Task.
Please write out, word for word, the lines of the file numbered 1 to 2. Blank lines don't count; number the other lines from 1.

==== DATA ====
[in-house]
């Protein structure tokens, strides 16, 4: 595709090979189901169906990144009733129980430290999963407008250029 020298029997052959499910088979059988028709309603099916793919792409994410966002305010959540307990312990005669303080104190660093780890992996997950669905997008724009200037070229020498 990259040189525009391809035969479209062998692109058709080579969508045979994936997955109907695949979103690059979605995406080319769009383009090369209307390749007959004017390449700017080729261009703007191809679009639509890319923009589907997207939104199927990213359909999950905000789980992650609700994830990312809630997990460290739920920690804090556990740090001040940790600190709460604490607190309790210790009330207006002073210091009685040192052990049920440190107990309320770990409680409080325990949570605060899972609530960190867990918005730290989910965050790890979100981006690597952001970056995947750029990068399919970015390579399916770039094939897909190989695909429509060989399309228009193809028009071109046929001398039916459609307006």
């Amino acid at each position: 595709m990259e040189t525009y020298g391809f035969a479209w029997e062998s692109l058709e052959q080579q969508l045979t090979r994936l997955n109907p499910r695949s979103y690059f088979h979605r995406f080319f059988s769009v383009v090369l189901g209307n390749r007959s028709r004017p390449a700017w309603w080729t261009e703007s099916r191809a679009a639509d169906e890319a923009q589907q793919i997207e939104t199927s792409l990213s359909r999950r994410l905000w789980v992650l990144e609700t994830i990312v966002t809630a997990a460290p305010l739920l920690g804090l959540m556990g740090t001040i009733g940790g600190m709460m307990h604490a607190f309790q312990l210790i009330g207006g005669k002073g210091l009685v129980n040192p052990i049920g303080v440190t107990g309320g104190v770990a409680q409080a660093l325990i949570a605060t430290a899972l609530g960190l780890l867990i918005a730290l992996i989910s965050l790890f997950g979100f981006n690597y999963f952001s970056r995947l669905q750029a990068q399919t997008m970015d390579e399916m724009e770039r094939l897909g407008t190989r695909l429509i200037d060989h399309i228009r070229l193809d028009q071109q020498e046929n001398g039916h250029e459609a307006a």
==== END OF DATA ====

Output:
[in-house]
């Protein structure tokens, strides 16, 4: 595709090979189901169906990144009733129980430290999963407008250029 020298029997052959499910088979059988028709309603099916793919792409994410966002305010959540307990312990005669303080104190660093780890992996997950669905997008724009200037070229020498 990259040189525009391809035969479209062998692109058709080579969508045979994936997955109907695949979103690059979605995406080319769009383009090369209307390749007959004017390449700017080729261009703007191809679009639509890319923009589907997207939104199927990213359909999950905000789980992650609700994830990312809630997990460290739920920690804090556990740090001040940790600190709460604490607190309790210790009330207006002073210091009685040192052990049920440190107990309320770990409680409080325990949570605060899972609530960190867990918005730290989910965050790890979100981006690597952001970056995947750029990068399919970015390579399916770039094939897909190989695909429509060989399309228009193809028009071109046929001398039916459609307006």